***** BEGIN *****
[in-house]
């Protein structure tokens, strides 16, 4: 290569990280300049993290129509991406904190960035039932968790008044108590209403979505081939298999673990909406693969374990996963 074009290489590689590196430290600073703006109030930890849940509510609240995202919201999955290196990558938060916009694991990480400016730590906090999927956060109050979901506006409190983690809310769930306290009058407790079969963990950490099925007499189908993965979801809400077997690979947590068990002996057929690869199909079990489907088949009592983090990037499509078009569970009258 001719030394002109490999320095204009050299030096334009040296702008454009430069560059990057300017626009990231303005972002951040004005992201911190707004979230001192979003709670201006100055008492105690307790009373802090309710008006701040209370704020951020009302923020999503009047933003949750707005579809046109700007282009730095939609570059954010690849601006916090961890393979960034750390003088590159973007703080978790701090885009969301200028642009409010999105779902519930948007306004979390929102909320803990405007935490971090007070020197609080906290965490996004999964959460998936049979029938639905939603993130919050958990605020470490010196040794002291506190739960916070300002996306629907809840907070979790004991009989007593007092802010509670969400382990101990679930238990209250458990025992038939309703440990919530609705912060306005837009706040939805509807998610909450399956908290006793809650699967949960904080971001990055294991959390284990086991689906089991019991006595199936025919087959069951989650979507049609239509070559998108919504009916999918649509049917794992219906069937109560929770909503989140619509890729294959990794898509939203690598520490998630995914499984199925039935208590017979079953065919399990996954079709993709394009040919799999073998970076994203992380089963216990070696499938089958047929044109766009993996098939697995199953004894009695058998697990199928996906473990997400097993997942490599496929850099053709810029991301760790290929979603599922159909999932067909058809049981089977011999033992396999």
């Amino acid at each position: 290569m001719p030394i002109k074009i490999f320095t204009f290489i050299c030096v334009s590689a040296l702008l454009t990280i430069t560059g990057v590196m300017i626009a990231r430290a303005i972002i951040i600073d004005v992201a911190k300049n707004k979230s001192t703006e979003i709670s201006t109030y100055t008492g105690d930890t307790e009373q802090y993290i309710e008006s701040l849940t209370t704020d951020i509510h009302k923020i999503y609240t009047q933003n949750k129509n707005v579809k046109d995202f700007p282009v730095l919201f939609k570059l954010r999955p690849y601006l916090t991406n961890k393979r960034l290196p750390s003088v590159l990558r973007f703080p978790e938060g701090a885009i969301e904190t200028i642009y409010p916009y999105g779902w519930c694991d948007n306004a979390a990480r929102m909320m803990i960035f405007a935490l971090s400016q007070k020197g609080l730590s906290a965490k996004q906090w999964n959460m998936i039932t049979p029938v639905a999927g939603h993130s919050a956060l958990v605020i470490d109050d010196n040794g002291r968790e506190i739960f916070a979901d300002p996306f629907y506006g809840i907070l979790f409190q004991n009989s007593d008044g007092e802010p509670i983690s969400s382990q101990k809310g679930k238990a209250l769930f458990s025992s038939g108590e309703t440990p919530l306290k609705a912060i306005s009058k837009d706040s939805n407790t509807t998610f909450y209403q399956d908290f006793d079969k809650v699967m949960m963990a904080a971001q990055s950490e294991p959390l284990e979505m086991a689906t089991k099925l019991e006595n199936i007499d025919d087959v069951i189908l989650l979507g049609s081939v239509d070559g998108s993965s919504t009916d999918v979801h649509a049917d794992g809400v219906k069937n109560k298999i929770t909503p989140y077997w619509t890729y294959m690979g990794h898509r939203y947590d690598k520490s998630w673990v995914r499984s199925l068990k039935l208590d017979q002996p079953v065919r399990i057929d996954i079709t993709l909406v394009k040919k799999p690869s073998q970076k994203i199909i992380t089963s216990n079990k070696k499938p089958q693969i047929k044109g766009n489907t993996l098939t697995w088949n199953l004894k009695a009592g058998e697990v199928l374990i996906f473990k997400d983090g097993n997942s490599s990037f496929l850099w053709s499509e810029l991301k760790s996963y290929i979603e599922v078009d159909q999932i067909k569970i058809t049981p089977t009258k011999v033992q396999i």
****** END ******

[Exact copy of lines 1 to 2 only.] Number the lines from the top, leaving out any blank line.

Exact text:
[in-house]
């Protein structure tokens, strides 16, 4: 290569990280300049993290129509991406904190960035039932968790008044108590209403979505081939298999673990909406693969374990996963 074009290489590689590196430290600073703006109030930890849940509510609240995202919201999955290196990558938060916009694991990480400016730590906090999927956060109050979901506006409190983690809310769930306290009058407790079969963990950490099925007499189908993965979801809400077997690979947590068990002996057929690869199909079990489907088949009592983090990037499509078009569970009258 001719030394002109490999320095204009050299030096334009040296702008454009430069560059990057300017626009990231303005972002951040004005992201911190707004979230001192979003709670201006100055008492105690307790009373802090309710008006701040209370704020951020009302923020999503009047933003949750707005579809046109700007282009730095939609570059954010690849601006916090961890393979960034750390003088590159973007703080978790701090885009969301200028642009409010999105779902519930948007306004979390929102909320803990405007935490971090007070020197609080906290965490996004999964959460998936049979029938639905939603993130919050958990605020470490010196040794002291506190739960916070300002996306629907809840907070979790004991009989007593007092802010509670969400382990101990679930238990209250458990025992038939309703440990919530609705912060306005837009706040939805509807998610909450399956908290006793809650699967949960904080971001990055294991959390284990086991689906089991019991006595199936025919087959069951989650979507049609239509070559998108919504009916999918649509049917794992219906069937109560929770909503989140619509890729294959990794898509939203690598520490998630995914499984199925039935208590017979079953065919399990996954079709993709394009040919799999073998970076994203992380089963216990070696499938089958047929044109766009993996098939697995199953004894009695058998697990199928996906473990997400097993997942490599496929850099053709810029991301760790290929979603599922159909999932067909058809049981089977011999033992396999």